Mycoplasma genitalium: scientists discover how it survives in the human body

A team of researchers from the Institute of Biotechnology and Biomedicine of the Autonomous University of Barcelona (IBB-UAB) analyzed the techniques used by Mycoplasma genitalium, a pathogenic bacterium that also attacks the human body and is proving increasingly resistant to antibiotics, to spread.

In particular, researchers have analyzed the processes that this bacterium puts in place to grab the few quantities of metals that are present in our body and that are used by these same bacteria to survive and multiply.

In our bodies, in fact, the metals are quite scarce because they are bound to the proteins that preserve them and transport them inside the cells or tissues where they are then used. In order to acquire these scarce quantities of metal, which are real essential nutrients for them, bacteria put in place increasingly complicated and sophisticated mechanisms.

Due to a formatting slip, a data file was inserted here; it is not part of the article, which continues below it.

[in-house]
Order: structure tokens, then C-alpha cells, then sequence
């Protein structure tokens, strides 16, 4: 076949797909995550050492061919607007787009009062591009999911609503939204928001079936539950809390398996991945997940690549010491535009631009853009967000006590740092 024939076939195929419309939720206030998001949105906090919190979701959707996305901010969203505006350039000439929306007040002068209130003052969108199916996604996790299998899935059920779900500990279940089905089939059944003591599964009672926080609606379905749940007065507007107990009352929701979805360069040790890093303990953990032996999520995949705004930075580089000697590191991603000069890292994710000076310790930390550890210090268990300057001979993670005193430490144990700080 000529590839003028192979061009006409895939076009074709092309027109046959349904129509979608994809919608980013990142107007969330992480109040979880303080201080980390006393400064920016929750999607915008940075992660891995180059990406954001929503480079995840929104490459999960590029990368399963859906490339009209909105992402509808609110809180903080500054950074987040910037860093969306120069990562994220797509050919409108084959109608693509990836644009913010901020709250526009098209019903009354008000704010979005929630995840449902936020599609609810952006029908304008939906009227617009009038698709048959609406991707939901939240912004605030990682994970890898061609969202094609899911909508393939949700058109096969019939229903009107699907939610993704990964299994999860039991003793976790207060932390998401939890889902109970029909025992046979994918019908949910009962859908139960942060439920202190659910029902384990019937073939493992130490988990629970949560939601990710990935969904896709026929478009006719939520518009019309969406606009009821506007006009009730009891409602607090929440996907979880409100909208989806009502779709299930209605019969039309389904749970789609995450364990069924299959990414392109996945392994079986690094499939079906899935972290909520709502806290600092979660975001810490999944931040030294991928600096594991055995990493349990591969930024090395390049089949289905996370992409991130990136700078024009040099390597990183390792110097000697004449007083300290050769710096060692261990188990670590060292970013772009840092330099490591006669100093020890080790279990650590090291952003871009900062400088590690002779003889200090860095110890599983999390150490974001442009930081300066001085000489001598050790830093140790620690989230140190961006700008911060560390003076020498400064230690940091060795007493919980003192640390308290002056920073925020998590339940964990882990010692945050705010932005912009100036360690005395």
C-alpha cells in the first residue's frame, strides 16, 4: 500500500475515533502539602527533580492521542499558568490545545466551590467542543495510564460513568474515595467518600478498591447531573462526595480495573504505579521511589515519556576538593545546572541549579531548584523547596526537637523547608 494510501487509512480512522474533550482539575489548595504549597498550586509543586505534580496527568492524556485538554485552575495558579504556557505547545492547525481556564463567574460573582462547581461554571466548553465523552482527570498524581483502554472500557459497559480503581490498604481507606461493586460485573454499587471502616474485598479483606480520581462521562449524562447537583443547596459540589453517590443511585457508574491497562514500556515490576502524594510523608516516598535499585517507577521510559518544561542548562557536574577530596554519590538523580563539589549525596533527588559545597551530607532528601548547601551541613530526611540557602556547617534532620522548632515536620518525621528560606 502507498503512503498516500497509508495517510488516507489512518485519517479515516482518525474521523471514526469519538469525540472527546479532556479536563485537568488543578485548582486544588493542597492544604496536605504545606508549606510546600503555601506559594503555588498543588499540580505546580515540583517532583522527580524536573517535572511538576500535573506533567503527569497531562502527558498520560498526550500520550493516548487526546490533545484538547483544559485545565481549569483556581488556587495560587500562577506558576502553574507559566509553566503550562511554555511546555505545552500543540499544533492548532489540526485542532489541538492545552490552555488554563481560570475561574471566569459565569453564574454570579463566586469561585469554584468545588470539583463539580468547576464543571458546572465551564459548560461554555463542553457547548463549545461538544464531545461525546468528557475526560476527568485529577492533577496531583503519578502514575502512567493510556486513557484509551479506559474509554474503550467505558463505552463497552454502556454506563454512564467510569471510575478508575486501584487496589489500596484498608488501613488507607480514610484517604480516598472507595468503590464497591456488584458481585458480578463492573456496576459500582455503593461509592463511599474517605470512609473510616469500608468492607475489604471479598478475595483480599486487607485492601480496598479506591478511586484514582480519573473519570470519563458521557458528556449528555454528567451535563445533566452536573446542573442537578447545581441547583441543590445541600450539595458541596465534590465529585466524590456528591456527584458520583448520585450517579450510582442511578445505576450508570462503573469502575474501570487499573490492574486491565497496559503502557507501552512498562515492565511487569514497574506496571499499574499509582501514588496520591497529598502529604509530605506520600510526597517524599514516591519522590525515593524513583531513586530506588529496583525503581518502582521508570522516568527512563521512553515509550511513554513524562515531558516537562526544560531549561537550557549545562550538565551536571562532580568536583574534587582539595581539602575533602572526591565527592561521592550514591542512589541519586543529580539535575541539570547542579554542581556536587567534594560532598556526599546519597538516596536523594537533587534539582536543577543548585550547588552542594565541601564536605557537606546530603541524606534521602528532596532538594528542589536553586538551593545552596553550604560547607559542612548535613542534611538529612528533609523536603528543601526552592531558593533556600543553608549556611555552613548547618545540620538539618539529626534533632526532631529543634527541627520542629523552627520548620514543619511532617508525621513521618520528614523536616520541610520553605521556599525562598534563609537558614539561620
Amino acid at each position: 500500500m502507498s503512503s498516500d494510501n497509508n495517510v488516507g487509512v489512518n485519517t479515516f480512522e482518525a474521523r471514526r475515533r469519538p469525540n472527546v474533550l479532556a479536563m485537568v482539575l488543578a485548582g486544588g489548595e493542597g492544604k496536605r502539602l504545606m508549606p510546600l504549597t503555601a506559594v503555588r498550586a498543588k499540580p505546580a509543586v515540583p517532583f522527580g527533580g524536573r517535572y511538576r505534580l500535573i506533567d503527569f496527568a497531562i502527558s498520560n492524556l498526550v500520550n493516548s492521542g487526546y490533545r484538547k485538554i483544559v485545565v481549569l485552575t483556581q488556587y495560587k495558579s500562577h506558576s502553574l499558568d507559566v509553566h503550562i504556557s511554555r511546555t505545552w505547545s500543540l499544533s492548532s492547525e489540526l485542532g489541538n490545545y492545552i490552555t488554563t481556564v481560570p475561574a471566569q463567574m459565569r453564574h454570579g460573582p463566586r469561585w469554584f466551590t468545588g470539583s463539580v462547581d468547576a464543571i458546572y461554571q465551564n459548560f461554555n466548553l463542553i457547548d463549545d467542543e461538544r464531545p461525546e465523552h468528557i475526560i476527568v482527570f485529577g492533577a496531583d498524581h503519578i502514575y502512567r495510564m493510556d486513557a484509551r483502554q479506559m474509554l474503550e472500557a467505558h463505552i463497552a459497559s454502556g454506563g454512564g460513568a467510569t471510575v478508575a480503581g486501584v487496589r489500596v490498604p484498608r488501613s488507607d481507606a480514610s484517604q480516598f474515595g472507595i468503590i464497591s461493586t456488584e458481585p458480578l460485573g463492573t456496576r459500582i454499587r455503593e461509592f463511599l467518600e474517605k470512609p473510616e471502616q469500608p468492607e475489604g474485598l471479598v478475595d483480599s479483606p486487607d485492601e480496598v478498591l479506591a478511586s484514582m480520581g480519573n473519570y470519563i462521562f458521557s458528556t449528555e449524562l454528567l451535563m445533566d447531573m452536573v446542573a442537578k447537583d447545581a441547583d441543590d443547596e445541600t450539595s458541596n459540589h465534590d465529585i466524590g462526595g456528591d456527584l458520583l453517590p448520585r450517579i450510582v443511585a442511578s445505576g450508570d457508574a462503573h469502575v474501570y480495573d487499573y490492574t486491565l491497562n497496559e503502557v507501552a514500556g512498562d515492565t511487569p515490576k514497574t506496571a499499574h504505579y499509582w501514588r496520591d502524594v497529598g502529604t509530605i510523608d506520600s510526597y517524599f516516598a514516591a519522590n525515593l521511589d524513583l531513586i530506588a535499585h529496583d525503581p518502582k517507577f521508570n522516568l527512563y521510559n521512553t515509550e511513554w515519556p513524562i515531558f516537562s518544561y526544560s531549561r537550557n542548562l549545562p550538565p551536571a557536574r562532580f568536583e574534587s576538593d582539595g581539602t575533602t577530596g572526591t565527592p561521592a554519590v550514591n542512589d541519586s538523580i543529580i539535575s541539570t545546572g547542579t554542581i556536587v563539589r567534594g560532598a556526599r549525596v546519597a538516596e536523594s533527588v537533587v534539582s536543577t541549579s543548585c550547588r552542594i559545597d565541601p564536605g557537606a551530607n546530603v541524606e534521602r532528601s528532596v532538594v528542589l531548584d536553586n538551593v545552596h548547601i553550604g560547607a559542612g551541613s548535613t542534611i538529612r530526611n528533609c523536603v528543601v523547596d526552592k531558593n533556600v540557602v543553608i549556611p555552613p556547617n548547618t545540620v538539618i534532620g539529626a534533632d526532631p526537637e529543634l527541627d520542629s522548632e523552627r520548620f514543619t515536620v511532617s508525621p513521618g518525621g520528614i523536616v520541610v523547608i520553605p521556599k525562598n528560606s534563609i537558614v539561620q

Mycoplasma genitalium (Mge), an emerging sexually transmitted pathogen, is proving to be increasingly good at doing this and is becoming more and more resistant to antibiotics. And this is becoming more and more a serious problem as this pathogen can be responsible for several diseases of the genito-urinary tract.

Researchers have identified the protein this bacterium uses to regulate metal absorption, a protein that acts as a ferric absorption regulator. In addition, they identified several other important proteins that play a role in the transport of the same metals in the microorganism.

“Through transcriptomic and proteomic techniques, we have been able to determine changes in the gene expression of Mge in the presence and absence of metals,” says Carlos Martínez, the main author of the research. “In addition, we were able to identify the metals required by bacteria for growth using a mass spectrometry analysis developed by the analytical chemistry unit UAB,” says Sergi Torres, another of the authors of the study.